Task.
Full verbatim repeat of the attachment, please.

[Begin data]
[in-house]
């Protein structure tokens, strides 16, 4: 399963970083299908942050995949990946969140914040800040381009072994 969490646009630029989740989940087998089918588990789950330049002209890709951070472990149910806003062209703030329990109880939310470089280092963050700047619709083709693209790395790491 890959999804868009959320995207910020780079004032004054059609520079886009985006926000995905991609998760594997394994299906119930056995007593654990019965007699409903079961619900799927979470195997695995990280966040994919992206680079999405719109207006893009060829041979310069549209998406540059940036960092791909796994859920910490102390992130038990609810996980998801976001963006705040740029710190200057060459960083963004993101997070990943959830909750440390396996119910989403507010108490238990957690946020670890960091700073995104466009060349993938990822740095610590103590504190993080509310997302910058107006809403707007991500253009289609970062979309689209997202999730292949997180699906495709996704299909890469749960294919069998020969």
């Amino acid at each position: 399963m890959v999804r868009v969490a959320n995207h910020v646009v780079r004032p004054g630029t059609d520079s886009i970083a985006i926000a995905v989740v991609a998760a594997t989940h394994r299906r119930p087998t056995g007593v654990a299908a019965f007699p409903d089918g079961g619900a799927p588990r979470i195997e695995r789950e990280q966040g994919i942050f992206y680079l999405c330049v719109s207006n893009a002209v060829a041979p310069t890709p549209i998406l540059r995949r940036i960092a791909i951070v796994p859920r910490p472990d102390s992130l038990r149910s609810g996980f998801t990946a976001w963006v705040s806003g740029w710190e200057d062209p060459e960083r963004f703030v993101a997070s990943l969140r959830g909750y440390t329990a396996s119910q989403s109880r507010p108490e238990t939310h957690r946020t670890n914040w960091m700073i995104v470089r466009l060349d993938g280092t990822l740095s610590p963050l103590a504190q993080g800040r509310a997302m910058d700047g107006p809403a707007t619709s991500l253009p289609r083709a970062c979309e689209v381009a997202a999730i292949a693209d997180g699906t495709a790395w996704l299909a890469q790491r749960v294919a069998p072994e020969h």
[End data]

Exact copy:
[in-house]
């Protein structure tokens, strides 16, 4: 399963970083299908942050995949990946969140914040800040381009072994 969490646009630029989740989940087998089918588990789950330049002209890709951070472990149910806003062209703030329990109880939310470089280092963050700047619709083709693209790395790491 890959999804868009959320995207910020780079004032004054059609520079886009985006926000995905991609998760594997394994299906119930056995007593654990019965007699409903079961619900799927979470195997695995990280966040994919992206680079999405719109207006893009060829041979310069549209998406540059940036960092791909796994859920910490102390992130038990609810996980998801976001963006705040740029710190200057060459960083963004993101997070990943959830909750440390396996119910989403507010108490238990957690946020670890960091700073995104466009060349993938990822740095610590103590504190993080509310997302910058107006809403707007991500253009289609970062979309689209997202999730292949997180699906495709996704299909890469749960294919069998020969």
């Amino acid at each position: 399963m890959v999804r868009v969490a959320n995207h910020v646009v780079r004032p004054g630029t059609d520079s886009i970083a985006i926000a995905v989740v991609a998760a594997t989940h394994r299906r119930p087998t056995g007593v654990a299908a019965f007699p409903d089918g079961g619900a799927p588990r979470i195997e695995r789950e990280q966040g994919i942050f992206y680079l999405c330049v719109s207006n893009a002209v060829a041979p310069t890709p549209i998406l540059r995949r940036i960092a791909i951070v796994p859920r910490p472990d102390s992130l038990r149910s609810g996980f998801t990946a976001w963006v705040s806003g740029w710190e200057d062209p060459e960083r963004f703030v993101a997070s990943l969140r959830g909750y440390t329990a396996s119910q989403s109880r507010p108490e238990t939310h957690r946020t670890n914040w960091m700073i995104v470089r466009l060349d993938g280092t990822l740095s610590p963050l103590a504190q993080g800040r509310a997302m910058d700047g107006p809403a707007t619709s991500l253009p289609r083709a970062c979309e689209v381009a997202a999730i292949a693209d997180g699906t495709a790395w996704l299909a890469q790491r749960v294919a069998p072994e020969h």